In an attempt to control my ever-growing stomach, I’ve decided to restart my “jogging” routine and start to control my diet. Though it’s not an aggressive, “superhero” lifestyle change, I hope to lose a few kilos over the next couple of months. The late autumn and winter season are a gourmet delight in Japan with a custom of comfort cuisine. And as a result, I’ve let myself go. I weigh myself daily on the scales, though I’m constantly adjusting the dial settings to make sure it’s “100% accurate”. And I can tell you that I’m a little shocked. This isn’t the worst shape I’ve been, but that’s not something to be proud of.
It was bought to attention when I recently visited my girlfriend’s house during the Golden Week holiday. With nothing to do, we decided to take advantage of the bigger kitchen and bake apple pie. I was handed an apron, a lady’s apron, to which her mother commented that it looked like the equivalent of a man-baby’s bib. The usual questions of weight were thrown around like my days at school, I smiled it off but deep down it was a rather embarrassing moment. The pie turned out fantastic by the way.
I’ve cut down on the amount of sugar that I’m eating. Soft drinks have been booted off the shopping list, and dessert has unfortunately been limited to once a week. With temperatures reaching 30°C already, it’ll take some self-control not to visit the ice cream section of the supermarket. Jogging at night has proven to be the best option, as I can avoid the summer heat and the embarrassing gazes from high school students. My chubby tummy or “pon-pon”, as my girlfriend has dubbed it, dances like an anthropomorphic lava lamp while I struggle uphill. Hypnotic, if not a little reminiscent of those “Belly’s gonna get you” adverts for Reebok. We’ll just have to see what happens in the coming months.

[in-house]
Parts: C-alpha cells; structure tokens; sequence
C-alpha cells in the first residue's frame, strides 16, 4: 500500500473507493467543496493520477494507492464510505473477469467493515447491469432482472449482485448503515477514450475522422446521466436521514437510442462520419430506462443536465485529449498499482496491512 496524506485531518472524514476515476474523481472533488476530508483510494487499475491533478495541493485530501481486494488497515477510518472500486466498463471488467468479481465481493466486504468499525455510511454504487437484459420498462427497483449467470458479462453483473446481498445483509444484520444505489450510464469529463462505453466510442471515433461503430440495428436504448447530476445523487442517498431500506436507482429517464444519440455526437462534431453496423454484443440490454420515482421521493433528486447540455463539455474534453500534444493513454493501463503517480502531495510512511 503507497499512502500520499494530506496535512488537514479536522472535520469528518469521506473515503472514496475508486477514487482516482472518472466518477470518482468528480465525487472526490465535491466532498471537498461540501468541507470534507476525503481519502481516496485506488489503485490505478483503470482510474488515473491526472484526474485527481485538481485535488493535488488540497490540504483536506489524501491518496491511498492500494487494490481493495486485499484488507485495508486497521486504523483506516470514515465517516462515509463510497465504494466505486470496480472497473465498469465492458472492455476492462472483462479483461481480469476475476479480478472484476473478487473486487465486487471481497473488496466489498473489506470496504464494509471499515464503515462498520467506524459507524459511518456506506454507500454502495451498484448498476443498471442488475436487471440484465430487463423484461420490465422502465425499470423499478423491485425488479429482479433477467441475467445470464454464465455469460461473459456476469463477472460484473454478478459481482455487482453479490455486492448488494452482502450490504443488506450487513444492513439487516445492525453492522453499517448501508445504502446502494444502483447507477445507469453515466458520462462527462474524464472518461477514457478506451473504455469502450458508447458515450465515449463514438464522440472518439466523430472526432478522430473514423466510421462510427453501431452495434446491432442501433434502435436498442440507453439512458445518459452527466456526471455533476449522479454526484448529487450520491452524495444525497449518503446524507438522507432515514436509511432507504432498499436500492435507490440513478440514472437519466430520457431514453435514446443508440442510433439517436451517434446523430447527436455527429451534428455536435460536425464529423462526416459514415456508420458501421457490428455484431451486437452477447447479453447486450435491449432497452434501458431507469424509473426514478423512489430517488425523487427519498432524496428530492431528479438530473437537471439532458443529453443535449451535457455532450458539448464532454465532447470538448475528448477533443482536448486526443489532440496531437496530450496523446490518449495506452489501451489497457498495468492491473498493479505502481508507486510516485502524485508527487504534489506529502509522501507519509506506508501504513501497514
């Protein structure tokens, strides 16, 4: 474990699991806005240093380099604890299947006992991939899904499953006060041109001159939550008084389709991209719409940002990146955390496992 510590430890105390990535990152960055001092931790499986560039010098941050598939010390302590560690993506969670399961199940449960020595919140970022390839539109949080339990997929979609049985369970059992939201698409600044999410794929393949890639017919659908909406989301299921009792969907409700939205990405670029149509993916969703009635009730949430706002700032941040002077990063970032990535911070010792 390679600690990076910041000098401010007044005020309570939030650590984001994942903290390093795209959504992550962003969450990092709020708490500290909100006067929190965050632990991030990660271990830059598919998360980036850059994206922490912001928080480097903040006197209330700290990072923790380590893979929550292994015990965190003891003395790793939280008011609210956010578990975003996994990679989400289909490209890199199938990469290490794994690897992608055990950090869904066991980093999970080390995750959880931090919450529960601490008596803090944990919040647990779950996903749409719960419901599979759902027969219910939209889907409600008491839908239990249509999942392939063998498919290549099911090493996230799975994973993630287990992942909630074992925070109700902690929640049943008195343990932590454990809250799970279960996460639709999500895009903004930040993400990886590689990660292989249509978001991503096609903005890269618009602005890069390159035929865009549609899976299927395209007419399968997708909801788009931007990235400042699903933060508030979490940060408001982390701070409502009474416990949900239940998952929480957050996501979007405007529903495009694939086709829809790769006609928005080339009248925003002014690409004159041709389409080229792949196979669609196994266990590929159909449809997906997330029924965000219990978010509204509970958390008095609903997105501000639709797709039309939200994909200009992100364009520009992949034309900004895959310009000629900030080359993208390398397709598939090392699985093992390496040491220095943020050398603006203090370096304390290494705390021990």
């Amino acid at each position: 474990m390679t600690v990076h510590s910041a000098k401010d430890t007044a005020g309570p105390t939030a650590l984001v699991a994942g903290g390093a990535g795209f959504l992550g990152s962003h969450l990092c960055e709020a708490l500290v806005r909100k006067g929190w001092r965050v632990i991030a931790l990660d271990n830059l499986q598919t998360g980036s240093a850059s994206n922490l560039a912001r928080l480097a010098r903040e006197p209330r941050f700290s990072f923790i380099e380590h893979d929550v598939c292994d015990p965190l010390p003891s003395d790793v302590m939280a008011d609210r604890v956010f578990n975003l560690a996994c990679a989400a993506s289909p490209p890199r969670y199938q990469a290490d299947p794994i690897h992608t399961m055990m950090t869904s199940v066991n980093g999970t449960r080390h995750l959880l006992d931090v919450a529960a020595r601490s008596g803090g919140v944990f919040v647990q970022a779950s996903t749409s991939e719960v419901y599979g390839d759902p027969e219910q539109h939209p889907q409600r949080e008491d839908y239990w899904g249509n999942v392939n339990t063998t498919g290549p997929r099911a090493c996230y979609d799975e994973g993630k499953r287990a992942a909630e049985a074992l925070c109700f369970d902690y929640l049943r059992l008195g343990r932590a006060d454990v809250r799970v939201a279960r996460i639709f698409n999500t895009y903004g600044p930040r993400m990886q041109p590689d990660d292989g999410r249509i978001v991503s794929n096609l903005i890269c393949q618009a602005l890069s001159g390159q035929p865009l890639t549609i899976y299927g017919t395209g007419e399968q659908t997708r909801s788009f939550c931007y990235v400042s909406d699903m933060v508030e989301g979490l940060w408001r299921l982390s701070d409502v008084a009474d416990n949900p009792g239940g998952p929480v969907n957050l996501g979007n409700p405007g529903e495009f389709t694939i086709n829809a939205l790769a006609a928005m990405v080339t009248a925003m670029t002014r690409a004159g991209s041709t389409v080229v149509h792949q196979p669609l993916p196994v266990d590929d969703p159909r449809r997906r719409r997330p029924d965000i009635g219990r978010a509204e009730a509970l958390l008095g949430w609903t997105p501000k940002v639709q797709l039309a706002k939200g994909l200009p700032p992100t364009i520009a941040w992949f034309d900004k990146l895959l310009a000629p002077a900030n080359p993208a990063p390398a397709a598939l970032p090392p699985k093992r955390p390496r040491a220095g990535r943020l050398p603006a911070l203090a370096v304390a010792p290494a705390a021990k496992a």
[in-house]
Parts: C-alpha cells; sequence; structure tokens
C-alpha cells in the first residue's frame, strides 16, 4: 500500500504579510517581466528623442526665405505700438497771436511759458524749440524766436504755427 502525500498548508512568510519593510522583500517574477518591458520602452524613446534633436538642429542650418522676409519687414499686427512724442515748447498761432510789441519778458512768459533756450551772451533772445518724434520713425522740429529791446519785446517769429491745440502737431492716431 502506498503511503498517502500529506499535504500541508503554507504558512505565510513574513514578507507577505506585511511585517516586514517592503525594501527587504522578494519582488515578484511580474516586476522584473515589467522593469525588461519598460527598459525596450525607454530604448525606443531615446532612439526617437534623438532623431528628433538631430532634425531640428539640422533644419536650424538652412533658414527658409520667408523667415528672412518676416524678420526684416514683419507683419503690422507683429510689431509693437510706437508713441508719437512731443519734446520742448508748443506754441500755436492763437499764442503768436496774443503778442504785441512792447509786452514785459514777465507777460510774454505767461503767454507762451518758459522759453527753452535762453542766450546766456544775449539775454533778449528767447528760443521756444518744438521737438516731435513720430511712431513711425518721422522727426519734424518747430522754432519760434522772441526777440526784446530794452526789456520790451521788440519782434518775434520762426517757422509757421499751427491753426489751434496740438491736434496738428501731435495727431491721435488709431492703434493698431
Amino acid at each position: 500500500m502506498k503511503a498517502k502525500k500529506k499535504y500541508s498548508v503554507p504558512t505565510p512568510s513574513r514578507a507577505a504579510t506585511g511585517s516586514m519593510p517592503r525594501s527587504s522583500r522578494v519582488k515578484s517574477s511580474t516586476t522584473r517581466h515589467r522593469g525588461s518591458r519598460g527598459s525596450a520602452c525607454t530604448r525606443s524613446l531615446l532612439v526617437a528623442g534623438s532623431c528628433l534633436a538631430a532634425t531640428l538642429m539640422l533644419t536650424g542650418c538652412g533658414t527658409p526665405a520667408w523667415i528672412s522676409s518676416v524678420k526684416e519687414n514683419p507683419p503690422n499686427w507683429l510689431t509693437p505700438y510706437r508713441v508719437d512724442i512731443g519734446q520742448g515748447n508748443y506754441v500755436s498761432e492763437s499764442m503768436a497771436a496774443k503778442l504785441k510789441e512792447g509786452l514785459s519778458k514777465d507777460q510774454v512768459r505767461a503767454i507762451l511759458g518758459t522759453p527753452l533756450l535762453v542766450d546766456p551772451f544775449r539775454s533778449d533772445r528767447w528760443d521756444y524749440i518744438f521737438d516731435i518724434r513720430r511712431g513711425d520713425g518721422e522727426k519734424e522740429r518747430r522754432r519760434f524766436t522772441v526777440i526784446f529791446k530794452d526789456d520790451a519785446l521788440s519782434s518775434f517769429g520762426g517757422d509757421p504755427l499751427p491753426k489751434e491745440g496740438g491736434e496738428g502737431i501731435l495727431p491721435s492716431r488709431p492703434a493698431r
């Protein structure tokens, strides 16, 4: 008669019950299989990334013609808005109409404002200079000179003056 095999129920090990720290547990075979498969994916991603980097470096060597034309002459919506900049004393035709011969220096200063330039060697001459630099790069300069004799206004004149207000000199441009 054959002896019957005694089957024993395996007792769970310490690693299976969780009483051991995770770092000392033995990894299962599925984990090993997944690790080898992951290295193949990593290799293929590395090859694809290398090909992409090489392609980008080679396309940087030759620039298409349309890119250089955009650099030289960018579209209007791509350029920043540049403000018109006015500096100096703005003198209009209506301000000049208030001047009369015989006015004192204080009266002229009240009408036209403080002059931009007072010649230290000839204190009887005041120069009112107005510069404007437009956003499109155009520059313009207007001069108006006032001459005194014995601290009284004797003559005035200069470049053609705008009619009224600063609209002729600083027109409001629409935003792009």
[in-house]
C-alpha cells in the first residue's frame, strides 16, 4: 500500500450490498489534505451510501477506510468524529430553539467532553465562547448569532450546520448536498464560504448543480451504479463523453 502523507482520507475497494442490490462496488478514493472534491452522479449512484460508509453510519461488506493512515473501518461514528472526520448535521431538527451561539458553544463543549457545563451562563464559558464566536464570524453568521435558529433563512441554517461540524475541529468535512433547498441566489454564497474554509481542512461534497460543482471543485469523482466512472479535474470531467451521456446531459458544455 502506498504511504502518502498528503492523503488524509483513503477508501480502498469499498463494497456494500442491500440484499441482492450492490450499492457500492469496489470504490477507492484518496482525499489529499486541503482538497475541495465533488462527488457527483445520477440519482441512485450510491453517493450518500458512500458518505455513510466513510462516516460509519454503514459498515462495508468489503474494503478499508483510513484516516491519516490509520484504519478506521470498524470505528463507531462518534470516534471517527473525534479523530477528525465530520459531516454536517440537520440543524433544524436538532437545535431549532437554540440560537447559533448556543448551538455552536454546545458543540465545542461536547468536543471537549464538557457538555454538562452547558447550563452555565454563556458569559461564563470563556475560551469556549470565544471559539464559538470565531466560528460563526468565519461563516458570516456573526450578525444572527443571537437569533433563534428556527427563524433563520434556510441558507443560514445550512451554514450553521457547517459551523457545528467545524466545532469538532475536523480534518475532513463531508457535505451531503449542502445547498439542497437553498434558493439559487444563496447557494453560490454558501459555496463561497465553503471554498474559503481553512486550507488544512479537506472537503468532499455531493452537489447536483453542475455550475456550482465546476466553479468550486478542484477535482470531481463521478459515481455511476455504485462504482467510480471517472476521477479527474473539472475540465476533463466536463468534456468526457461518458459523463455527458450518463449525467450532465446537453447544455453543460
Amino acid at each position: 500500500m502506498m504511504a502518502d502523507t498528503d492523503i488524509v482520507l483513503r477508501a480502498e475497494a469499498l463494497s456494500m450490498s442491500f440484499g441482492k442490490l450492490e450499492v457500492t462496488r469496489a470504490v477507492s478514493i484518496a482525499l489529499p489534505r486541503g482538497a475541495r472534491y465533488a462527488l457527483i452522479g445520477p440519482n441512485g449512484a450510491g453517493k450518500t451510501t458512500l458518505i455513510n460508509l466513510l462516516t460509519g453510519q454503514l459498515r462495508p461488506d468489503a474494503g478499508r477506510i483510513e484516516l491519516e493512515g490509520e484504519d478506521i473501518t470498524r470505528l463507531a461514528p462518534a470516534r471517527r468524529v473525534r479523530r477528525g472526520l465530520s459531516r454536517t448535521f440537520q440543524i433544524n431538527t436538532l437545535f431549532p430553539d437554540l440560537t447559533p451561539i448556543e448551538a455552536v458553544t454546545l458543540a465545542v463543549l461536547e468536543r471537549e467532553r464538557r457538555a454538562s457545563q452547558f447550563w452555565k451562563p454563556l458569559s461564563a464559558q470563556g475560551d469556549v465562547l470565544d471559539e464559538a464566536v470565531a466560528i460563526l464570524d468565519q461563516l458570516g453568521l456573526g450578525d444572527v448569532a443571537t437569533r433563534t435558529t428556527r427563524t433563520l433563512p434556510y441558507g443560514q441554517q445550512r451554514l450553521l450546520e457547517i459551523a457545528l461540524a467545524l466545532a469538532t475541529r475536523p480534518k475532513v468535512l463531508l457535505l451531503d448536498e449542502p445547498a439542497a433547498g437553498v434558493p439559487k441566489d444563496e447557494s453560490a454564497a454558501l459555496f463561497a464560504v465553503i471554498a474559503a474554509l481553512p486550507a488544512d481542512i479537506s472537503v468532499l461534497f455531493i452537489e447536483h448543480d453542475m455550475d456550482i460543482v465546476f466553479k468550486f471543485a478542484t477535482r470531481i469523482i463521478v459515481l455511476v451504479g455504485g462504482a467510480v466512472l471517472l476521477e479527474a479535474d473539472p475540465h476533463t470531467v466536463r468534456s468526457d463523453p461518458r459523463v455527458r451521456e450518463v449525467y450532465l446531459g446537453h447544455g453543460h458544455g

Easter has long passed, and I managed to avoid the overly abundant marketing and consumerism found back home. Japan has failed to join the Easter train. And for a nation that loves it’s gimmicks, sweet treats and cute imagery, it’s surprising that the material side of the festival hasn’t become a hit over here. This year saw Japanese pop star Kyary Pamyu Pamyu release her single entitled “Easter”. This bizarre acid trip of a music video, complete with dancing eggs and UFO’s doesn’t really clarify the religious holiday, instead opting to further confuse the Japanese masses and everyone else for that matter.
As a kid, I fondly remember gathering a substantial collection of chocolate eggs from relatives and friends. But the one thing I really crave around Easter are hot cross buns. The sweet smell of cinnamon and orange zest, the butter slowly melting and the iconic cross decoration are a quintessential part of England’s baking heritage. That being said, the exact origins of the hot cross bun aren’t well defined. Some have linked it back to the Roman period, others to the Saxons, with many connecting them with 14th Century monks of St Albans Abbey. In fact, Elizabeth I is believed to have banned the sale of hot cross buns and spiced breads during Good Friday and Christmas due to its Catholic connotations. But the first real, documented record of the baked good can be found in the Poor Robin’s Almanak back in 1733.
Similarly, the hot cross buns connection to Easter, both in terms of its recipe and general existence are shrouded in historiographical and religious mystery. With the Church of England’s incessant need to relate every baked good to a Christian context, the bread seems to represent communion, the spice related to those used to wrap Jesus’ body, and the cross obvious represents his crucifixion. But the atheist in me simply sees them as a seasonal treat with a cute design. Though I’ll admit that I rarely ponder the significance of my afternoon treat.
Unlike baking pies or cakes, I lack the patience, methodical thinking and precision that’s required in crafting a beautiful sourdough or crusty whole-wheat loaf. So I usually buy hot cross buns from the supermarket. My particular favourite have been Marks and Spencer’s Apple-Cinnamon variety. They might be more expensive than those from Tesco or Sainsbury, but they’re worth it.
God damn it, I wish I had some now.